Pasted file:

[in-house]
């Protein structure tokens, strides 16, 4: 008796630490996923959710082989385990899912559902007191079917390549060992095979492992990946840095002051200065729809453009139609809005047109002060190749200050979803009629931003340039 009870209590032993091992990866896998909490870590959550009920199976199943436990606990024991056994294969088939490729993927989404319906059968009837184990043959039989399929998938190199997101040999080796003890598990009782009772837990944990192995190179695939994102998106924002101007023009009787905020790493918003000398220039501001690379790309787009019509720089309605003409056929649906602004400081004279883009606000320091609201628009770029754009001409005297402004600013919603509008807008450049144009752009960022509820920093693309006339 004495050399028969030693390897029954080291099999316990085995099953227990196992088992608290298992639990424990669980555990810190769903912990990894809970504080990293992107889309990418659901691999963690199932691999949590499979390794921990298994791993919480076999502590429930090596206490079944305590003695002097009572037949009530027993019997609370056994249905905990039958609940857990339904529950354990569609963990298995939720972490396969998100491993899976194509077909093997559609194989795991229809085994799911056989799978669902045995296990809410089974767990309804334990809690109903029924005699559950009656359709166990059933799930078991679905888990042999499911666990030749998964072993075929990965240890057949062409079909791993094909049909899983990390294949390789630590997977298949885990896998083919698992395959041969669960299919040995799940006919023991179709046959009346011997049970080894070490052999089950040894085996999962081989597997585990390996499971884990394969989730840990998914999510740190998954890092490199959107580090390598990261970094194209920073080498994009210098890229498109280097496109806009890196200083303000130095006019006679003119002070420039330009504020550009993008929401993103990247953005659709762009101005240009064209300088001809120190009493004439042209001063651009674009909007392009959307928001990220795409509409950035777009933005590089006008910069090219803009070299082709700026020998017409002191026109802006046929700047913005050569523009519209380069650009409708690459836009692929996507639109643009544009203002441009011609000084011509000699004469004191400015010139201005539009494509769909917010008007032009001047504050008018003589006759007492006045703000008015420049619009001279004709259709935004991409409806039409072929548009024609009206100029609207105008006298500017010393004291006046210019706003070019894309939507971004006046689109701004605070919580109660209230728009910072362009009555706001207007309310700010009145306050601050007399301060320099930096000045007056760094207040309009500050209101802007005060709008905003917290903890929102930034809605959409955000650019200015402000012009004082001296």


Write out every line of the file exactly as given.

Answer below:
[in-house]
């Protein structure tokens, strides 16, 4: 008796630490996923959710082989385990899912559902007191079917390549060992095979492992990946840095002051200065729809453009139609809005047109002060190749200050979803009629931003340039 009870209590032993091992990866896998909490870590959550009920199976199943436990606990024991056994294969088939490729993927989404319906059968009837184990043959039989399929998938190199997101040999080796003890598990009782009772837990944990192995190179695939994102998106924002101007023009009787905020790493918003000398220039501001690379790309787009019509720089309605003409056929649906602004400081004279883009606000320091609201628009770029754009001409005297402004600013919603509008807008450049144009752009960022509820920093693309006339 004495050399028969030693390897029954080291099999316990085995099953227990196992088992608290298992639990424990669980555990810190769903912990990894809970504080990293992107889309990418659901691999963690199932691999949590499979390794921990298994791993919480076999502590429930090596206490079944305590003695002097009572037949009530027993019997609370056994249905905990039958609940857990339904529950354990569609963990298995939720972490396969998100491993899976194509077909093997559609194989795991229809085994799911056989799978669902045995296990809410089974767990309804334990809690109903029924005699559950009656359709166990059933799930078991679905888990042999499911666990030749998964072993075929990965240890057949062409079909791993094909049909899983990390294949390789630590997977298949885990896998083919698992395959041969669960299919040995799940006919023991179709046959009346011997049970080894070490052999089950040894085996999962081989597997585990390996499971884990394969989730840990998914999510740190998954890092490199959107580090390598990261970094194209920073080498994009210098890229498109280097496109806009890196200083303000130095006019006679003119002070420039330009504020550009993008929401993103990247953005659709762009101005240009064209300088001809120190009493004439042209001063651009674009909007392009959307928001990220795409509409950035777009933005590089006008910069090219803009070299082709700026020998017409002191026109802006046929700047913005050569523009519209380069650009409708690459836009692929996507639109643009544009203002441009011609000084011509000699004469004191400015010139201005539009494509769909917010008007032009001047504050008018003589006759007492006045703000008015420049619009001279004709259709935004991409409806039409072929548009024609009206100029609207105008006298500017010393004291006046210019706003070019894309939507971004006046689109701004605070919580109660209230728009910072362009009555706001207007309310700010009145306050601050007399301060320099930096000045007056760094207040309009500050209101802007005060709008905003917290903890929102930034809605959409955000650019200015402000012009004082001296």